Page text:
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Disaster Recovery test - Question about domain controllers

Posted on 2013-01-16
Medium Priority
Last Modified: 2013-04-01
Hi all,
In a couple of weeks we'll be testing our disaster recovery plan, and I have a question about domain controllers

First some info on how we're setup:
-3 sites, each as 2 DC's in it, one domain across all 3 sites.
-The 3 sites linked with VPN tunnels
-IP's in the office are setup so one office uses 10.1.x.x, another 10.2.x.x, another 10.3.x.x
-Each office has Equallogic SAN being used in iSCSI mode, connecting to vsphere
-The SAN's replicate nightly. Site 1 and 3 replicate to site#2, site#2 replicates to site#3.
-Each office has a 3 server vSphere essentials plus farm
-All three offices have virtual servers doing file/print, WSUS, antivirus, and a few others
-The main site, lets call it site#1, also hosts a Citrix farm and all our main shared apps like microsoft dynamics and others.

So our plain is that we'll basically just unplug the firewall in site#1 on a saturday morning, simulating that office burning down (to the outside world). We'll update public DNS entries of things we want to test to point to site#2. In site#2, we'll then promote the replicated volumes on the Equallogics to full volumes (in test mode so we can revert back without changing those when we're done). On the firewall in Site#2 we'll remove reference to site#1 in the VPN settings so it's not trying to route to the VPN for site#1's internal IP's anymore.

Then we'll connect those Equallogic volumes to the vSphere environment in site#2 and connect the VM's. I've already created vSwitches for the subnets in use (and the vLAN's on the procurve switches), which we'll connect the VM's to.

update firewall in site#3 so vpn looking for site#1 now points to site#2. The firewall in site#2 already has all the NAT rules and the like setup, just disabled until needed.

At that point, I think we'll be ready to fire up the servers. The main things we want to test is to see if our core apps come up, and if staff can get at them from Citrix and basically have no idea we are running from a different site. All their shared drives should be present, and other than physical things like printing or phones, be able to do just about any of their normal work.

I have a couple questions though.
1)Anything glaring that I am missing?
2)For domain controllers, should we start the virtual DC's from site#1 when we do this, or just let the machines from site#1 connect to site#2's DC's. I am concerned if I do start up the DC's from site#1, then when we shut down the test, the "real" DC's back in site#1 will be out of sync.
Question by:GreenEnvy
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Accepted Solution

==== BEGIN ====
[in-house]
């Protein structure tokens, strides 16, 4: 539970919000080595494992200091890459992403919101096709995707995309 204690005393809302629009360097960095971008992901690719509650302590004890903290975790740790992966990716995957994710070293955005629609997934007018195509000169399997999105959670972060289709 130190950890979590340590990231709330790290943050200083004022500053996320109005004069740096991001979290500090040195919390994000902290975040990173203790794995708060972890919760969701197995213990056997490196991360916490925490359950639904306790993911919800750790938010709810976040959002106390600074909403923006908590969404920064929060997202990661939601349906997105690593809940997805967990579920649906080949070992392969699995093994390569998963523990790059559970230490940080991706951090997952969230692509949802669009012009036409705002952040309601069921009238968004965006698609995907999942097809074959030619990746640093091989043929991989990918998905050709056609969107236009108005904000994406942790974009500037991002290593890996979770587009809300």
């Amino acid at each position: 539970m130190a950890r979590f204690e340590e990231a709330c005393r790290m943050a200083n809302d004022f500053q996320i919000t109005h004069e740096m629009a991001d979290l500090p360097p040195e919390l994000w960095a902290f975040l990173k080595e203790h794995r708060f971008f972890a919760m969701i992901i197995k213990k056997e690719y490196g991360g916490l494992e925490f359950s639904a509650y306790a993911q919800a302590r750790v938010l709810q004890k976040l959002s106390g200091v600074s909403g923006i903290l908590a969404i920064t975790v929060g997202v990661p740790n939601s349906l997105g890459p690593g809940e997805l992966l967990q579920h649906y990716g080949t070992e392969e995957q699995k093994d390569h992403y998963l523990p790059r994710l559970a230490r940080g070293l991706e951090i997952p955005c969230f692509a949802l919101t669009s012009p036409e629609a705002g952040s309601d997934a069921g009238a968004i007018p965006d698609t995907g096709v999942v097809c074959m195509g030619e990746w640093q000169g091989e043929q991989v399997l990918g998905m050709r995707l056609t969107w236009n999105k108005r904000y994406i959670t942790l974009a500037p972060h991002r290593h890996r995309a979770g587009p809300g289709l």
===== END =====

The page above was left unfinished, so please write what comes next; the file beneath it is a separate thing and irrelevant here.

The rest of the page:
Harsem earned 2000 total points
ID: 38798158

sounds like a pretty good plan.

In regards to 2) I would not worry, as your test is over within 1 -2 days. What you are doing (in essence) is to restore a domain controller from backup that is 1 or 2 days out of synch. Microsoft has a default value of 60 days for which a Domain Controller can be disconnected from the network. So 1 or 2 days would not be an issue.

To check that value above please go to:
to check what this value is for your AD Forest.


Author Comment

ID: 39037604
As a followup, this test went well.

We shutdown the firewall in site #1, leaving all the servers running there but inaccessible to the outside world.

In site#2, we then promoted the Equallogic replicated volumes to full volumes. We imported the machines we wanted to test into our vSphere.
I had to manually go put some IP's into our Procurve switches in Site#2 so they would know how to route the traffic for the servers from Site#1. Also modified our watchguards to not try to route traffic for site#1's ip ranges over the VPN.

Turned on the servers from site#1, other than the DC's from Site#1. We just let them connect to the site#2 DC's. Had to go manually change the DNS server IP's for the servers from site#1 (though we could have also just added a second virtual NIC to the site#2 DC's with the corresponding IP, but didn't want to mess with the "production" equipment).

Those servers got connectivity right away. We had changed the DNS for our citrix servers the night before, so we tested that from external computers and it was up and running right away. Tested our file servers, SQL, finance apps, all OK.

All in all, it only took a couple hours to failover. We had 2 staff go out to site#2 for this, but next time we test, or in a real situation, we can do it remotely and it should take less than an hour. Most of the time was going through the 30 or so servers and updating DNS.

Since then I've actually done this on a smaller scale one time when our primary backups failed one night and a user desperately needed a folder back that had been created the day before. Did this type of failover for that file server only (from the replication of the volumes) and got the folder back.

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